In this poem the diction used is effective in describing the emotions Heaney feels when he looks at his father “digging”, an interesting line is ” living roots awaken in my head”. The connotations with the word “roots” are family, ancestors, and one’s natural environment. The word “roots” also links in with the last line “I’ll dig with it” which indicates that Heaney will find his “roots” through using his own “spade”, which happens to be his pen.
In the poem “Follower” Heaney reflects on how he felt “clumsy” in the presence of his father when he was young. Once again Heaney describes the skill his father possessed when it came to farming “his shoulders globed like a full sail strung”, in a metaphorical way Heaney describes his father as a man with great momentum in his everyday actions. The line “His eye narrowed and angled at the ground” the effect of this line is that the reader can see the precision, and skill that Heaney’s father possessed when working.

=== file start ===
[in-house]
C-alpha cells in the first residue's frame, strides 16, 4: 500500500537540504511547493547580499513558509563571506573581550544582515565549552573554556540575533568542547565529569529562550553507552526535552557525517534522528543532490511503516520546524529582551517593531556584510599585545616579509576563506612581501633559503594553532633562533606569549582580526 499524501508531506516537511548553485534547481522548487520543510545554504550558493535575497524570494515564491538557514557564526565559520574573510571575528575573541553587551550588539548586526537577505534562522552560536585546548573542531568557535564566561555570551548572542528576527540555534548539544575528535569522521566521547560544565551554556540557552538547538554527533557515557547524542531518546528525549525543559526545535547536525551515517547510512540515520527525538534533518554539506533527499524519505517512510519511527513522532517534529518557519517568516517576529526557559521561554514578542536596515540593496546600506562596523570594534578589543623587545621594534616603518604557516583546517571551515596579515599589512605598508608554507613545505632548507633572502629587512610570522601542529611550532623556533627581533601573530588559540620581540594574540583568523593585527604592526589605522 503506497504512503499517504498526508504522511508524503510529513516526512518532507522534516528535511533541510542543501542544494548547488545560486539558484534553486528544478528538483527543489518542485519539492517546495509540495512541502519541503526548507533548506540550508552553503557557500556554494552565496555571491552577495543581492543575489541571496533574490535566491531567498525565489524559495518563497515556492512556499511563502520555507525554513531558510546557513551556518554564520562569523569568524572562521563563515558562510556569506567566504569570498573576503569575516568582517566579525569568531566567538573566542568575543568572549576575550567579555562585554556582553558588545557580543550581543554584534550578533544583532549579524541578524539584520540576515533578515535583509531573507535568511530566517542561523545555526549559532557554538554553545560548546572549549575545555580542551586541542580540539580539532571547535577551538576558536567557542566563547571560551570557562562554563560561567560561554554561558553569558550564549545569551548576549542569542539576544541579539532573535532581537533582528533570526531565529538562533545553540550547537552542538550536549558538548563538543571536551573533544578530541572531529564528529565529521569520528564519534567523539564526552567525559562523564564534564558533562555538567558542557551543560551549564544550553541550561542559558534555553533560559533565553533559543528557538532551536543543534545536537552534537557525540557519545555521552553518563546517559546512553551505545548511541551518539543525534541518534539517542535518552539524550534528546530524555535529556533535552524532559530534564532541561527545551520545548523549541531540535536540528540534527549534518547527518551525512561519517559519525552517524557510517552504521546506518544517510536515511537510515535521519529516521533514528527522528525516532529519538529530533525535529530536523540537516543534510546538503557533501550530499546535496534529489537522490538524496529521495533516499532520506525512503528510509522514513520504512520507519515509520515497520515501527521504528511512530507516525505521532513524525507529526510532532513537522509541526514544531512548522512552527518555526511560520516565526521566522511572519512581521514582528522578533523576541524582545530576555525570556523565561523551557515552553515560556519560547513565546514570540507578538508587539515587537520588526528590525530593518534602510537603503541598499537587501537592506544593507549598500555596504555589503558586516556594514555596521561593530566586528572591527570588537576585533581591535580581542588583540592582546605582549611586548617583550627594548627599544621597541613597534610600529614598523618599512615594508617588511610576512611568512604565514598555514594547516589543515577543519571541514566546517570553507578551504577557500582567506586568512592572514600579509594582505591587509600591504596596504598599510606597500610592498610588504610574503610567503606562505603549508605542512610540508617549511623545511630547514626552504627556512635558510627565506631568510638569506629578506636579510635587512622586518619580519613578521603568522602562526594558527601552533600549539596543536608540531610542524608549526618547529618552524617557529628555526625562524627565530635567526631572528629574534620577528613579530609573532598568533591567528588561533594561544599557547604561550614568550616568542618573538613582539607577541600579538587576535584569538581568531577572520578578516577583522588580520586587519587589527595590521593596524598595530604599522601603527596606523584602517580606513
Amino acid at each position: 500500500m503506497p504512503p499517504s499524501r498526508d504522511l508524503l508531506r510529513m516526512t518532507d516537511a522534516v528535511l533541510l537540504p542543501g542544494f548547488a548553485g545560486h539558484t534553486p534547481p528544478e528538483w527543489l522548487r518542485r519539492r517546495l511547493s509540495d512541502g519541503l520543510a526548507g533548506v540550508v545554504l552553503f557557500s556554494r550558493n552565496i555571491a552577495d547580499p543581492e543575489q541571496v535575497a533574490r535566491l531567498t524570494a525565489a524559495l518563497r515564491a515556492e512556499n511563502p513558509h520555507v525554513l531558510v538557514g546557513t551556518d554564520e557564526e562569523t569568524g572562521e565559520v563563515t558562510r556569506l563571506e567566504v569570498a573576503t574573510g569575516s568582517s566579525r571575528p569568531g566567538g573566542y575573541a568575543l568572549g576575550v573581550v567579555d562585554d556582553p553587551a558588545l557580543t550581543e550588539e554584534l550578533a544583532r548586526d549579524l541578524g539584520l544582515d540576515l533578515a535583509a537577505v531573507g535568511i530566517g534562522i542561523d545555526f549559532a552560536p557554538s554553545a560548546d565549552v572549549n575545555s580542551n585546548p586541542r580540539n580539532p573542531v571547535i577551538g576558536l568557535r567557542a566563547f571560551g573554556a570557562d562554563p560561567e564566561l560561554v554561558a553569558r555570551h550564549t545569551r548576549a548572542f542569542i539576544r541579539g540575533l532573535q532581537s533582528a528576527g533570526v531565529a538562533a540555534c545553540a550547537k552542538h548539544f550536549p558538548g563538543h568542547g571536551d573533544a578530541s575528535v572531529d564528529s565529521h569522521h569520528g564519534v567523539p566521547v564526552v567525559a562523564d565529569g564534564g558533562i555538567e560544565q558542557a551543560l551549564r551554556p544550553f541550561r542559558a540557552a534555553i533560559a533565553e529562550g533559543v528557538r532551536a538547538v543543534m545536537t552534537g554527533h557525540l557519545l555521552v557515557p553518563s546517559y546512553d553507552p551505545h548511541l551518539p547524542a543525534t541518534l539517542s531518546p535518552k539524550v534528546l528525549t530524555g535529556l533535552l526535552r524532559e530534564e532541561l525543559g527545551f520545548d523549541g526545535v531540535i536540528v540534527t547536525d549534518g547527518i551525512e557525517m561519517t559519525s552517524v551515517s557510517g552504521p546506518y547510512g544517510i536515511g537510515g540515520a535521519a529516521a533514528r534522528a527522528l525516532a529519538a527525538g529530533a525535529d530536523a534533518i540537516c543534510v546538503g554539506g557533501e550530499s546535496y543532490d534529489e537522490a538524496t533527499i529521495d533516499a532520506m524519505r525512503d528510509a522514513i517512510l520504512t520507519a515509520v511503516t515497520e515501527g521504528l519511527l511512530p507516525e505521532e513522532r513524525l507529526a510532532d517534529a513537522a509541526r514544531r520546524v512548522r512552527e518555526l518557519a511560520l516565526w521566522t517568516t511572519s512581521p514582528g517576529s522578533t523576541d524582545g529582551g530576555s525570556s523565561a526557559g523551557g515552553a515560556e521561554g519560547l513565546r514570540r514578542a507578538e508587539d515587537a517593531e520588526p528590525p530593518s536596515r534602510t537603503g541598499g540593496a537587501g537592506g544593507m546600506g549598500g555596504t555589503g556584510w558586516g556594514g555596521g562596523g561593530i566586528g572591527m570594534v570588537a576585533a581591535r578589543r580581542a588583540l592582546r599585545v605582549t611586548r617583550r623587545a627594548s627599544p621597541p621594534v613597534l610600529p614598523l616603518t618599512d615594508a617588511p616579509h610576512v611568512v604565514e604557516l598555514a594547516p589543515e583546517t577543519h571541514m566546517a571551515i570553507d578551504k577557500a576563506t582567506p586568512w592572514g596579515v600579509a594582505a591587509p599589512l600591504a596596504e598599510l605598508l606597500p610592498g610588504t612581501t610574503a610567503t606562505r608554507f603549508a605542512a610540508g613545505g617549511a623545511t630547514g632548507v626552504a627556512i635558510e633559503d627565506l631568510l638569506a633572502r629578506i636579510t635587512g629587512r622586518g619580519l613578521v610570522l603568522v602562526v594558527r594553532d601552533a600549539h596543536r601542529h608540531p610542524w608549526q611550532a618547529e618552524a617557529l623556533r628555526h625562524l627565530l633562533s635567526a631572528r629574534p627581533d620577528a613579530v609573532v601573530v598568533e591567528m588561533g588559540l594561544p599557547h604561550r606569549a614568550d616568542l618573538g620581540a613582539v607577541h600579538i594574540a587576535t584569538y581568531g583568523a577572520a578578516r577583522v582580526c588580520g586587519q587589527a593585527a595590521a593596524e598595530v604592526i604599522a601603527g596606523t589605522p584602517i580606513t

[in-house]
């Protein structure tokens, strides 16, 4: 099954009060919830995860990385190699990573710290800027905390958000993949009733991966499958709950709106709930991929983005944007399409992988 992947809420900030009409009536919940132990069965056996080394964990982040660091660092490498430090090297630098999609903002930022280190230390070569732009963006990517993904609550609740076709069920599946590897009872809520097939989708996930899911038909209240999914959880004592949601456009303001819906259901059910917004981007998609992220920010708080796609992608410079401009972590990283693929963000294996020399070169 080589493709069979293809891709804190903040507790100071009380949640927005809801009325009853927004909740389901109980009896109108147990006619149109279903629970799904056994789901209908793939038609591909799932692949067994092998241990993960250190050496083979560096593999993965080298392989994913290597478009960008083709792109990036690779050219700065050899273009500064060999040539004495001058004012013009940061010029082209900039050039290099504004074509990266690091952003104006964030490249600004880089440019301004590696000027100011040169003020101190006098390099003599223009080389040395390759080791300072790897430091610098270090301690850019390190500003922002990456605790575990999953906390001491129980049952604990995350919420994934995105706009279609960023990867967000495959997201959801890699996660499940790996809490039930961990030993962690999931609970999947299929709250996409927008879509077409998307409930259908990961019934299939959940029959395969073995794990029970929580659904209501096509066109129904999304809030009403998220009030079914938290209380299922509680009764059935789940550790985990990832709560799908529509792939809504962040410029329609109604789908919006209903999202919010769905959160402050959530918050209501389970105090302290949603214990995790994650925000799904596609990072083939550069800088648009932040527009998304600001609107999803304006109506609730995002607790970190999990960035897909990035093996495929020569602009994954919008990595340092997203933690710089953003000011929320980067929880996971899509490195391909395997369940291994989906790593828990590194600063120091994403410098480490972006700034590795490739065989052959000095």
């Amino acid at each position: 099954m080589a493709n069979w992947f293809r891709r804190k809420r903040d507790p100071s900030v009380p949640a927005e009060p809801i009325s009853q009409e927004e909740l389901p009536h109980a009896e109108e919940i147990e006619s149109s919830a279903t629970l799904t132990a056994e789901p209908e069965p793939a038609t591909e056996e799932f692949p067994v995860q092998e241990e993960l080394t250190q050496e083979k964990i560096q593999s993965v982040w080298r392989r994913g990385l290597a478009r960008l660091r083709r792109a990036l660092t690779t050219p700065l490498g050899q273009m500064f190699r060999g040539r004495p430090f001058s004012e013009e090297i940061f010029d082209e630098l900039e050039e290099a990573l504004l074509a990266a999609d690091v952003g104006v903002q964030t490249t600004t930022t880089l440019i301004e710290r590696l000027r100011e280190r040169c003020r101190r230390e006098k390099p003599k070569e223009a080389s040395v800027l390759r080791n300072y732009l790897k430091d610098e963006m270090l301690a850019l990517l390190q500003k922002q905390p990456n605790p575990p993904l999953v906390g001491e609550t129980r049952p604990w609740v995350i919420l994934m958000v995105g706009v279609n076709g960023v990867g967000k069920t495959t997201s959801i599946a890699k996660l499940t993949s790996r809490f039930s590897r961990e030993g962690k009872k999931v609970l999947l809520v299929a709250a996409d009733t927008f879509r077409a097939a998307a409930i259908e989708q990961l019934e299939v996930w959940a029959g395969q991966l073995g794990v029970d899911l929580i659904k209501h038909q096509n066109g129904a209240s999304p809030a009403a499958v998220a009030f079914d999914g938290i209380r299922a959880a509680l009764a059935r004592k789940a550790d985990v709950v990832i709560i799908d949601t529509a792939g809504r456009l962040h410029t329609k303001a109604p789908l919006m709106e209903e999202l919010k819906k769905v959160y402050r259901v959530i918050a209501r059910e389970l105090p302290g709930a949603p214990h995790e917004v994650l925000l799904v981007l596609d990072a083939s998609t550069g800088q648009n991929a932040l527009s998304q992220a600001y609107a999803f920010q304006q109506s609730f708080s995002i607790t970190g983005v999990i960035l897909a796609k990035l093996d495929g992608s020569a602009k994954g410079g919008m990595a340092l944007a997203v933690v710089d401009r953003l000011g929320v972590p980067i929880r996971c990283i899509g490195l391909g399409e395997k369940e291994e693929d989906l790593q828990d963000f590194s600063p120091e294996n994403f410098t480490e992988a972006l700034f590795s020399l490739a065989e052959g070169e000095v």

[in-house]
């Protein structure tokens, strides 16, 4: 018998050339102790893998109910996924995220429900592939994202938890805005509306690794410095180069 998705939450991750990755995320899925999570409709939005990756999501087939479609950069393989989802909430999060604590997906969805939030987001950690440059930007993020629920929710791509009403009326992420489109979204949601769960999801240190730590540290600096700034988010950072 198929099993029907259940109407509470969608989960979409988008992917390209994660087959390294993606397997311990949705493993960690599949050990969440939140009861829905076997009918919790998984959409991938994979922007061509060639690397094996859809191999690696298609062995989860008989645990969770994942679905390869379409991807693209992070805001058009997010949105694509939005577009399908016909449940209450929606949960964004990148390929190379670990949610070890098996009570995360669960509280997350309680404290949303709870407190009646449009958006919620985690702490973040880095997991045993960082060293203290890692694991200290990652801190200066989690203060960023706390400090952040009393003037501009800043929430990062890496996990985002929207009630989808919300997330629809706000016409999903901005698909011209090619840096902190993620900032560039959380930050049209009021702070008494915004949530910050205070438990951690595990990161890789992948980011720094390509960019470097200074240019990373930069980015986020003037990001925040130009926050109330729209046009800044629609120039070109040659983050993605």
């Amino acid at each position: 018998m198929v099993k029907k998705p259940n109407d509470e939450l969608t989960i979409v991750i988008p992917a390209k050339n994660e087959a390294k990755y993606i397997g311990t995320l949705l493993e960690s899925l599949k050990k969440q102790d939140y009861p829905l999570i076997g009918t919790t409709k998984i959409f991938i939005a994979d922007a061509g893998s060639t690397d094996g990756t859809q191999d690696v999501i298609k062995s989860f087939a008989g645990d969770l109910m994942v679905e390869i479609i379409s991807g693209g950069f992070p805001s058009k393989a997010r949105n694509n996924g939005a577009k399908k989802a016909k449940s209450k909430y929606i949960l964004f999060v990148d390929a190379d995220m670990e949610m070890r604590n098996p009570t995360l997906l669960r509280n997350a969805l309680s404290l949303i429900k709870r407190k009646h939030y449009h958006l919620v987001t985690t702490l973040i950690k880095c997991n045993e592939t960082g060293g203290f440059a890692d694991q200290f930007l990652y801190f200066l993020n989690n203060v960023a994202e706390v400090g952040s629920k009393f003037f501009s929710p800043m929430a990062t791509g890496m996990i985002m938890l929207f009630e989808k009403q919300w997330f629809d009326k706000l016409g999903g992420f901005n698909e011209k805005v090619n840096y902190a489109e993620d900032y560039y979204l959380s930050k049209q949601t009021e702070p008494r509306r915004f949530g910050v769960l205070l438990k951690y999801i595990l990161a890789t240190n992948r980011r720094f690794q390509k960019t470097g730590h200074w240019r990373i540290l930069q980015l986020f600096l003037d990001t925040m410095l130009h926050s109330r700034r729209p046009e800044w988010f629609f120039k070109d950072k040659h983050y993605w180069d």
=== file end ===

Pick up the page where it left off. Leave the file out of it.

Also the descriptions of the skill and deftness of Heaney’s father contrasts with the “nuisance, tripping, falling” that Heaney describes himself as when he was young. However at the end of the poem the tables turn “It is my father who keeps stumbling”. To me this doesn’t sound like arrogance but it’s rather Heaney showing that his father has aged and now Heaney he is an expert in his own field (possibly writing). Mid Term Break is a poem that focuses on the loss of family, and Heaney’s experience of having to cope with the death of a loved one.
In this poem Heaney mentions how he felt uncomfortable when he was treated like an adult ” I was embarrassed By old men standing up to shake my hand”. Heaney shows how the death of his younger brother was a stepping-stone for him entering the adult world, as part of growing up is learning how to cope with loss. This contrasts with the baby which “which cooed and laughed and rocked the pram”, this shows that the baby is unaware of death and loss and remains oblivious to the tragedy that has just happened. The poem ends with a shocking line “A four foot box, foot for every year”.